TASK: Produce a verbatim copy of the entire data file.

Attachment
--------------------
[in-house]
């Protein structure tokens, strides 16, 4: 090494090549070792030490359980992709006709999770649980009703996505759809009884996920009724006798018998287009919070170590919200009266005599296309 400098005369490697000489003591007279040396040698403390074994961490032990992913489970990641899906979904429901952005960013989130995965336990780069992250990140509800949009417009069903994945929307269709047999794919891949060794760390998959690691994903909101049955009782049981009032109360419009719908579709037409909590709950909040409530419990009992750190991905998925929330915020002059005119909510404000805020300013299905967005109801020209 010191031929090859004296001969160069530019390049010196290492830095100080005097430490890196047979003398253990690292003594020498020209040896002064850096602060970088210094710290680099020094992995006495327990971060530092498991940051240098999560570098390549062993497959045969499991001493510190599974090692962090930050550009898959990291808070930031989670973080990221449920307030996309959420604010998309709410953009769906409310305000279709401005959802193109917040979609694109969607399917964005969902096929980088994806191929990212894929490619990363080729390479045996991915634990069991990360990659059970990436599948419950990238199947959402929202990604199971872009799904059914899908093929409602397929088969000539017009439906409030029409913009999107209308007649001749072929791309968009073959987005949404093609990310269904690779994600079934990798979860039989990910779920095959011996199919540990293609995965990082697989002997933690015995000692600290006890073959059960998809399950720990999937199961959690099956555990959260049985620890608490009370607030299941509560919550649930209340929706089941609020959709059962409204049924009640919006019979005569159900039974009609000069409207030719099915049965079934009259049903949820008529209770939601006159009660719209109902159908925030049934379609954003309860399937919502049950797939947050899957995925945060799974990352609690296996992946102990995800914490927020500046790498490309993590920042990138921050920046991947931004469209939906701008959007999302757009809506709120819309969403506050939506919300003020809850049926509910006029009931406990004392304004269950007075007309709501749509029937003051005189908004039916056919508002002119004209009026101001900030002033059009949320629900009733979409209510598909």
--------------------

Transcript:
[in-house]
């Protein structure tokens, strides 16, 4: 090494090549070792030490359980992709006709999770649980009703996505759809009884996920009724006798018998287009919070170590919200009266005599296309 400098005369490697000489003591007279040396040698403390074994961490032990992913489970990641899906979904429901952005960013989130995965336990780069992250990140509800949009417009069903994945929307269709047999794919891949060794760390998959690691994903909101049955009782049981009032109360419009719908579709037409909590709950909040409530419990009992750190991905998925929330915020002059005119909510404000805020300013299905967005109801020209 010191031929090859004296001969160069530019390049010196290492830095100080005097430490890196047979003398253990690292003594020498020209040896002064850096602060970088210094710290680099020094992995006495327990971060530092498991940051240098999560570098390549062993497959045969499991001493510190599974090692962090930050550009898959990291808070930031989670973080990221449920307030996309959420604010998309709410953009769906409310305000279709401005959802193109917040979609694109969607399917964005969902096929980088994806191929990212894929490619990363080729390479045996991915634990069991990360990659059970990436599948419950990238199947959402929202990604199971872009799904059914899908093929409602397929088969000539017009439906409030029409913009999107209308007649001749072929791309968009073959987005949404093609990310269904690779994600079934990798979860039989990910779920095959011996199919540990293609995965990082697989002997933690015995000692600290006890073959059960998809399950720990999937199961959690099956555990959260049985620890608490009370607030299941509560919550649930209340929706089941609020959709059962409204049924009640919006019979005569159900039974009609000069409207030719099915049965079934009259049903949820008529209770939601006159009660719209109902159908925030049934379609954003309860399937919502049950797939947050899957995925945060799974990352609690296996992946102990995800914490927020500046790498490309993590920042990138921050920046991947931004469209939906701008959007999302757009809506709120819309969403506050939506919300003020809850049926509910006029009931406990004392304004269950007075007309709501749509029937003051005189908004039916056919508002002119004209009026101001900030002033059009949320629900009733979409209510598909």